“I follow above all the Premier [League] because I would like to go to England to work. I wouldn’t go to any team but to one that could do important things, which greatly reduces the number.”

Enrique has a proven track record in winning major titles and in managing a dressing room of big names, with his greatest success having come at Barcelona. He led the Catalans to a La Liga, Copa del Rey and Champions League treble during the 2014/15 season and won nine trophies across his three seasons in charge at Camp Nou.

Zinedine Zidane

Zinedine Zidane remains one of the biggest managerial names available, having not returned to management since leaving Real Madrid for a second time in 2021.

Despite being the second-most decorated coach in Champions League history, Zidane’s true capabilities remain unclear with the Frenchman having not taken on another challenge outside of Real Madrid.

Across his two spells at the Spanish giants he won three Champions League trophies and two La Liga titles, becoming the first coach in the Champions League era to win the competition in consecutive campaigns as Los Blancos won three in a row between 2016 and 2018.

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The 50-year-old has the personality to handle the expectation at Chelsea, though is in no rush to return to management and will choose his next role carefully. Zidane previously dismissed links to Manchester United and suggested his English could make a move to the Premier League difficult.

“Certain conditions make things more difficult,” he told L’Equipe.

“When I’m asked: ‘Do you want to go to Manchester?’ I understand English, but I don’t totally master it. I know there are coaches who go to clubs without speaking the language, but me, I work differently.”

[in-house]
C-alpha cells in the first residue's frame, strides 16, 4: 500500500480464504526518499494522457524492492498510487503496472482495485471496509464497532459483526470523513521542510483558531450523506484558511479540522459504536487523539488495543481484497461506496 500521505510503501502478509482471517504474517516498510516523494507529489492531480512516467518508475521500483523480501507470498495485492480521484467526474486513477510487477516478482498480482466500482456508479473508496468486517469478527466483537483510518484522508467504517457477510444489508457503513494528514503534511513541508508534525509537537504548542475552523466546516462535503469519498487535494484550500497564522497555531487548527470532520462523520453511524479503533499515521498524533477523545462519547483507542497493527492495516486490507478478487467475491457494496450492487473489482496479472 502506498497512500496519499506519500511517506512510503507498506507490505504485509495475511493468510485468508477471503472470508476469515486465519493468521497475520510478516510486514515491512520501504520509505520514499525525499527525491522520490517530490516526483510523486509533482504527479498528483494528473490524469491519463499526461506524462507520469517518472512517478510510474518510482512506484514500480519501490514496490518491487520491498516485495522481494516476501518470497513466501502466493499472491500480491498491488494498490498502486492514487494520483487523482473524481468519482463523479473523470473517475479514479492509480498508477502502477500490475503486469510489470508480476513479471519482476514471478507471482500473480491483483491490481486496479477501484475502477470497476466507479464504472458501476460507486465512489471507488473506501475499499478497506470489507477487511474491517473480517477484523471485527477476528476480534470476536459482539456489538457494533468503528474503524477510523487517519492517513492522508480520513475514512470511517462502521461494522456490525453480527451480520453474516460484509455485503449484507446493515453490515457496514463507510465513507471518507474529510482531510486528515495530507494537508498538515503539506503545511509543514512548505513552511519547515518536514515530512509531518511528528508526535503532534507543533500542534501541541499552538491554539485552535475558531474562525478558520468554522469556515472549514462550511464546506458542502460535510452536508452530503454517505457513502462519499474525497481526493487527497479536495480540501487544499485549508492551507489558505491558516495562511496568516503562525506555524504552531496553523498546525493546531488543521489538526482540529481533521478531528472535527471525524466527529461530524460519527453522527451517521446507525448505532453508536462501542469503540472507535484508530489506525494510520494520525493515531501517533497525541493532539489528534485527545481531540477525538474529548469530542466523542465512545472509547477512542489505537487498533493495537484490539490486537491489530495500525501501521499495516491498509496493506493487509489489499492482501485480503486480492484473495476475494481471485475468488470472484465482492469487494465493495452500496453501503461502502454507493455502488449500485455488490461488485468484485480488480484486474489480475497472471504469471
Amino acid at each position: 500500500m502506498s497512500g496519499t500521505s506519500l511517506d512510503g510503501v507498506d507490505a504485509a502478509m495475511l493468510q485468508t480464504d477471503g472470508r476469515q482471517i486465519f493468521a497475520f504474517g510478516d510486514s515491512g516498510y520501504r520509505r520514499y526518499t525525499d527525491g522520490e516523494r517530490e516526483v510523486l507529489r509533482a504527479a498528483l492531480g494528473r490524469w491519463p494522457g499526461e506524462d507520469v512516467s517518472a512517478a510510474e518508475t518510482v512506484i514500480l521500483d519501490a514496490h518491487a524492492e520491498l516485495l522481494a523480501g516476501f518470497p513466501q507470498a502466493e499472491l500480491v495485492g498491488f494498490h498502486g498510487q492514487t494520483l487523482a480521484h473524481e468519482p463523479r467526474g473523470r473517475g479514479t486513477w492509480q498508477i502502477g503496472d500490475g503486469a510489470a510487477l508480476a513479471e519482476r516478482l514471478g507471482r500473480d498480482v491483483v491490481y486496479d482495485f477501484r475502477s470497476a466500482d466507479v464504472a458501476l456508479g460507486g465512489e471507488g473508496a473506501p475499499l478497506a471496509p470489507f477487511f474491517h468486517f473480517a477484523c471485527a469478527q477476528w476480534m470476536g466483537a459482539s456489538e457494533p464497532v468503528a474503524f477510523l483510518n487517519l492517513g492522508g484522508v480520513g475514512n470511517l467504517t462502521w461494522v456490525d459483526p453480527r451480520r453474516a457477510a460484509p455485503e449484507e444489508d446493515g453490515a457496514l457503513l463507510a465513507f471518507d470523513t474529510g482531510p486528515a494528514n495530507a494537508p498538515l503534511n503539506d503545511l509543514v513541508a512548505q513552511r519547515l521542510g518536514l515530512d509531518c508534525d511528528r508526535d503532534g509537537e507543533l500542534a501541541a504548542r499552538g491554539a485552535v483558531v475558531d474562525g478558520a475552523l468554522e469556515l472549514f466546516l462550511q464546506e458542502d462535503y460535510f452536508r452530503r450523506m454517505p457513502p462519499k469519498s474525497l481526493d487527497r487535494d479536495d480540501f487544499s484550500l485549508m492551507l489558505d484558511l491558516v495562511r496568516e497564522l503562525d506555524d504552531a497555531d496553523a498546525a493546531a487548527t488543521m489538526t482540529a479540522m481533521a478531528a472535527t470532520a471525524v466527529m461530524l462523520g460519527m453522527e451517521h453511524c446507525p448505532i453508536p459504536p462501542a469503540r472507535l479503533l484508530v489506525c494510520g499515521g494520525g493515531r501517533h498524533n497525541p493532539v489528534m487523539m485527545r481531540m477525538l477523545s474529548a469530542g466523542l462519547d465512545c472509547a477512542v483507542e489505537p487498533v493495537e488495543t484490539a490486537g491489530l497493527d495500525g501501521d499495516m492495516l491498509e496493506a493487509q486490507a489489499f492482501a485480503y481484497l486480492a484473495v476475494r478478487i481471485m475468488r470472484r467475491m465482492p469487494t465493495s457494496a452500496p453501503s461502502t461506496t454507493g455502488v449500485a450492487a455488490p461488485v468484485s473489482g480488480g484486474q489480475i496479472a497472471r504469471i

Ruben Amorim

Ruben Amorim continues to be linked with Premier League vacancies, having impressed with his work at Sporting Lisbon.

The 38-year-old led Sporting to a first Portuguese Primeira Liga since 2002 in 2020/21 and has also lifted two Taça da Liga titles at the Estádio José Alvalade. Sporting’s front-footed brand of football has impressed and Amorim has his eye on European success this season after eliminating competition favourites Arsenal in the Europa League’s last 16.

He has discussed the prospect of departing for a new challenge, but insists he is in no rush to leave and wants to ensure he exits on good terms.

“I really like being here, I’ve seen many coaches move to other championships and they weren’t happier,” he said, as per Goal.

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“This is an important factor. I’m not looking for anything, I value what I have and not what is said. I’ve had contact with other clubs, Sporting knows, but I want to stay. If I have to leave, either because I’ve been pushed by white handkerchiefs or because I’ve gone to another club, it will happen naturally. I won’t be the one to open the door, Sporting deserves respect.

“If I have to go, I will. If I want to go, I tell the president, Hugo Viana, and I will, but I already said: I want to fulfill the contract, I have very clear objectives for what I want to do. Anyone who wants me will have to pay the clause because that’s my way of doing things.”

An ambitious new Chelsea owner turning to an emerging coach from Portugal? Sounds familiar.

Read – Noughties Nines: Fernando Torres – El Niño